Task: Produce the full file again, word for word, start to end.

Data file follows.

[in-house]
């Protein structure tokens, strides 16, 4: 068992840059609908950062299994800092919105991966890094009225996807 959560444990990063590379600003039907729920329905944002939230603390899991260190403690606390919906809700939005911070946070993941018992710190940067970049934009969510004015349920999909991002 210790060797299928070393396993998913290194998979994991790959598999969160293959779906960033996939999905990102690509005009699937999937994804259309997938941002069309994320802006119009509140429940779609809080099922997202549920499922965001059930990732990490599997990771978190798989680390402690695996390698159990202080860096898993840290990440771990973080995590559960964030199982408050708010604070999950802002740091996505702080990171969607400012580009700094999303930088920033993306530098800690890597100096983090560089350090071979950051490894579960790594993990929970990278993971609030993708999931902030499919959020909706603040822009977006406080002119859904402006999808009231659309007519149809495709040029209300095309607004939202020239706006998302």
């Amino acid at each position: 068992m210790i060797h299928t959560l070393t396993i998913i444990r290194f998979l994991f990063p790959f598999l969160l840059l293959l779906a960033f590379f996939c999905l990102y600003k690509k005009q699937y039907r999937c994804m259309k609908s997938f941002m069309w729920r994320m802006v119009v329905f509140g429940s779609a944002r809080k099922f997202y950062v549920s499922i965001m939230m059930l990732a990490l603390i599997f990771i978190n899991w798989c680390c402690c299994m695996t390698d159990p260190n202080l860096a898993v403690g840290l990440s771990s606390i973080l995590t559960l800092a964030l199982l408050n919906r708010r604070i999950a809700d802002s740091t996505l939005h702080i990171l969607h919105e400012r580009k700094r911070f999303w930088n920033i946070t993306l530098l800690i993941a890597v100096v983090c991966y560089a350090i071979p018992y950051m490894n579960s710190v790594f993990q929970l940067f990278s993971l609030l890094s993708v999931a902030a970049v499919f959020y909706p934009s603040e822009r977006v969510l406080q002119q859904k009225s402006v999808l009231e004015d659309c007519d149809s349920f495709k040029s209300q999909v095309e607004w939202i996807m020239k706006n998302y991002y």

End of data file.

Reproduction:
[in-house]
């Protein structure tokens, strides 16, 4: 068992840059609908950062299994800092919105991966890094009225996807 959560444990990063590379600003039907729920329905944002939230603390899991260190403690606390919906809700939005911070946070993941018992710190940067970049934009969510004015349920999909991002 210790060797299928070393396993998913290194998979994991790959598999969160293959779906960033996939999905990102690509005009699937999937994804259309997938941002069309994320802006119009509140429940779609809080099922997202549920499922965001059930990732990490599997990771978190798989680390402690695996390698159990202080860096898993840290990440771990973080995590559960964030199982408050708010604070999950802002740091996505702080990171969607400012580009700094999303930088920033993306530098800690890597100096983090560089350090071979950051490894579960790594993990929970990278993971609030993708999931902030499919959020909706603040822009977006406080002119859904402006999808009231659309007519149809495709040029209300095309607004939202020239706006998302």
């Amino acid at each position: 068992m210790i060797h299928t959560l070393t396993i998913i444990r290194f998979l994991f990063p790959f598999l969160l840059l293959l779906a960033f590379f996939c999905l990102y600003k690509k005009q699937y039907r999937c994804m259309k609908s997938f941002m069309w729920r994320m802006v119009v329905f509140g429940s779609a944002r809080k099922f997202y950062v549920s499922i965001m939230m059930l990732a990490l603390i599997f990771i978190n899991w798989c680390c402690c299994m695996t390698d159990p260190n202080l860096a898993v403690g840290l990440s771990s606390i973080l995590t559960l800092a964030l199982l408050n919906r708010r604070i999950a809700d802002s740091t996505l939005h702080i990171l969607h919105e400012r580009k700094r911070f999303w930088n920033i946070t993306l530098l800690i993941a890597v100096v983090c991966y560089a350090i071979p018992y950051m490894n579960s710190v790594f993990q929970l940067f990278s993971l609030l890094s993708v999931a902030a970049v499919f959020y909706p934009s603040e822009r977006v969510l406080q002119q859904k009225s402006v999808l009231e004015d659309c007519d149809s349920f495709k040029s209300q999909v095309e607004w939202i996807m020239k706006n998302y991002y």